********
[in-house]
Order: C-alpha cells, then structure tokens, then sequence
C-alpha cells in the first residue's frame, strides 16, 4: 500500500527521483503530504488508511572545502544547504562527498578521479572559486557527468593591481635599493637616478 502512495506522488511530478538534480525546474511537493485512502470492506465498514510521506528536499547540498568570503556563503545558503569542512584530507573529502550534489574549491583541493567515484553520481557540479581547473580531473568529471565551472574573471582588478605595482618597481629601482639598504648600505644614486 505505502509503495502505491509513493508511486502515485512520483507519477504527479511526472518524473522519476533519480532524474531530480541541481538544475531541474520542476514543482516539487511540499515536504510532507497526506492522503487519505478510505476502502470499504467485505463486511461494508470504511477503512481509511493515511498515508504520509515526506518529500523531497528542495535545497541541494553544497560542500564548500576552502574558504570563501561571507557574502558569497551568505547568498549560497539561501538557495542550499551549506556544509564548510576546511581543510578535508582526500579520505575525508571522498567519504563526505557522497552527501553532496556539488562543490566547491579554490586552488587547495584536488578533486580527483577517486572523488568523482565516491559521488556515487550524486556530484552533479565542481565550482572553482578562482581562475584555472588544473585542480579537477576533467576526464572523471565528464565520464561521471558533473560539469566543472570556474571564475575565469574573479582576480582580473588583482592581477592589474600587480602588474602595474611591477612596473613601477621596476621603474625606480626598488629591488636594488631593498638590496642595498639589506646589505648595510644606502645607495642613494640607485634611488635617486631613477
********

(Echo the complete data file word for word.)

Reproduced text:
[in-house]
Order: C-alpha cells, then structure tokens, then sequence
C-alpha cells in the first residue's frame, strides 16, 4: 500500500527521483503530504488508511572545502544547504562527498578521479572559486557527468593591481635599493637616478 502512495506522488511530478538534480525546474511537493485512502470492506465498514510521506528536499547540498568570503556563503545558503569542512584530507573529502550534489574549491583541493567515484553520481557540479581547473580531473568529471565551472574573471582588478605595482618597481629601482639598504648600505644614486 505505502509503495502505491509513493508511486502515485512520483507519477504527479511526472518524473522519476533519480532524474531530480541541481538544475531541474520542476514543482516539487511540499515536504510532507497526506492522503487519505478510505476502502470499504467485505463486511461494508470504511477503512481509511493515511498515508504520509515526506518529500523531497528542495535545497541541494553544497560542500564548500576552502574558504570563501561571507557574502558569497551568505547568498549560497539561501538557495542550499551549506556544509564548510576546511581543510578535508582526500579520505575525508571522498567519504563526505557522497552527501553532496556539488562543490566547491579554490586552488587547495584536488578533486580527483577517486572523488568523482565516491559521488556515487550524486556530484552533479565542481565550482572553482578562482581562475584555472588544473585542480579537477576533467576526464572523471565528464565520464561521471558533473560539469566543472570556474571564475575565469574573479582576480582580473588583482592581477592589474600587480602588474602595474611591477612596473613601477621596476621603474625606480626598488629591488636594488631593498638590496642595498639589506646589505648595510644606502645607495642613494640607485634611488635617486631613477